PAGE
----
The project investigates the brittle-to-ductile transition in tungsten and iron-chromium alloys up to 12%Cr (all these metals are the basis for proposed fusion power plant alloys). Pre-cracked miniature bend specimens of single crystals and polycrystalline materials are fracture tested in the temperature range 77 - 450K. The effect of dislocation motion around the crack tips on fracture stress is examined, and modelled using dynamic-dislocation simulations. Funded by EPSRC and CCFE. (*EURATOM/CCFE)

6 public active projects

Research Publications


?a? Prismatic, ?a? basal, and ?c+a? slip strengths of commercially pure Zr by micro-cantilever tests
J Gong, TB Britton, MA Cuddihy, FPE Dunne, AJ Wilkinson
Acta Materialia (2015) vol. 96, 249-257

Measurements of stress fields near a grain boundary: Exploring blocked arrays of dislocations in 3D
Y Guo, DM Collins, E Tarleton, F Hofmann, J Tischler, W Liu, R Xu, AJ Wilkinson, TB Britton
Acta Materialia (2015) vol. 96, 229-236

On the mechanistic basis of deformation at the microscale in hexagonal close-packed metals
TB Britton, FPE Dunne, AJ Wilkinson
Proceedings of the Royal Society A (2015) vol. 471, 20140881

Evolution of intragranular stresses and dislocation densities during cyclic deformation of polycrystalline copper
J Jiang, TB Britton, AJ Wilkinson
Acta Materialia (2015) vol. 94, 193-204

The effect of pattern overlap on the accuracy of high resolution electron backscatter diffraction measurements
V Tong, , J Jiang, AJ Wilkinson, TB Britton
Ultramicroscopy (2015) vol. 155, 62-73

Using transmission Kikuchi diffraction to study intergranular stress corrosion cracking in type 316 stainless steels
M Meisnar, A Vilalta-Clemente, A Gholinia, Michael Moody, AJ Wilkinson, N Huin, S Lozano-Perez
Micron (2015) vol. 75, 1-10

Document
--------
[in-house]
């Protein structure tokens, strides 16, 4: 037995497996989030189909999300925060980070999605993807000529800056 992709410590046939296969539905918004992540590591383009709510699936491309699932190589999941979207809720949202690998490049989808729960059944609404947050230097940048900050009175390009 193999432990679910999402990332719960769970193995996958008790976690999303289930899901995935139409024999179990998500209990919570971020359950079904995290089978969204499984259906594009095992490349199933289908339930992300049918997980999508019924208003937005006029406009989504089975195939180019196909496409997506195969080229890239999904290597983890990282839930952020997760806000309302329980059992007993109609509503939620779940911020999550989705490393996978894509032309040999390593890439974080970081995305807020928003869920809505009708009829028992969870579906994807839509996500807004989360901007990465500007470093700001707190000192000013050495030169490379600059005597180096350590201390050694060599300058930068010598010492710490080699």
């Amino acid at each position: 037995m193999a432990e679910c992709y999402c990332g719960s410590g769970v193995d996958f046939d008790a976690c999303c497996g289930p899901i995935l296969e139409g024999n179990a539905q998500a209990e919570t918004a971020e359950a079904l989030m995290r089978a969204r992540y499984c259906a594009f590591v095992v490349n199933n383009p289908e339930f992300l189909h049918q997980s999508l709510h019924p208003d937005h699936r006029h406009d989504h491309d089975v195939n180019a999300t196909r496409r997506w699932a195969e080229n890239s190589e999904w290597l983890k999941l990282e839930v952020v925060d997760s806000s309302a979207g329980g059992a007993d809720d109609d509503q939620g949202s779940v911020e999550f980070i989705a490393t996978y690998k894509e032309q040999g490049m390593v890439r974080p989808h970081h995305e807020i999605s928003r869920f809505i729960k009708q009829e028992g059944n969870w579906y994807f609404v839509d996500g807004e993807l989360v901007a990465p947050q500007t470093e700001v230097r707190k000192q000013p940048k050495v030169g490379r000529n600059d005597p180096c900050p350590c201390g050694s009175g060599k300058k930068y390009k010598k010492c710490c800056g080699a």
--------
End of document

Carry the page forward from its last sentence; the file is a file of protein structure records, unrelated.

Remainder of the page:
The orientation and strain dependence of dislocation structure evolution in monotonically deformed polycrystalline copper
J Jiang, TB Britton and AJ Wilkinson
International Journal of Plasticity (2015) vol. 69, 102-117

A synchrotron X-ray diffraction study of in situ biaxial deformation
DM Collins, M Mostafavi, RI Todd, T Connolley and AJ Wilkinson
Acta Materialia (2015) vol. 90, 46-58

A discrete dislocation plasticity study of the micro-cantilever size effect
E Tarleton, DS Balint, J Gong, and AJ Wilkinson
Acta Materialia (2015) vol. 88, 271-282



Measurement of probability distributions for internal stresses in dislocated crystals
AJ Wilkinson, E Tarleton, A Vilalta-Clemente, J Jiang, TB Britton, and DM Collins
Applied Physics Letters (2014) vol. 105, 181907

?c + a? Dislocations in deformed Ti–6Al–4V micro-cantilevers
R Ding, J Gong, AJ Wilkinson, IP Jones
Acta Materialia (2014) vol. 76 127-134

Slip band–grain boundary interactions in commercial-purity titanium
Y Guo, TB Britton and AJ Wilkinson
Acta Materialia (2014) vol. 76 1-12

Simulation of deformation twins and their interactions with cracks
A Stoll and AJ Wilkinson
Computational Materials Science (2014) vol. 89 224-232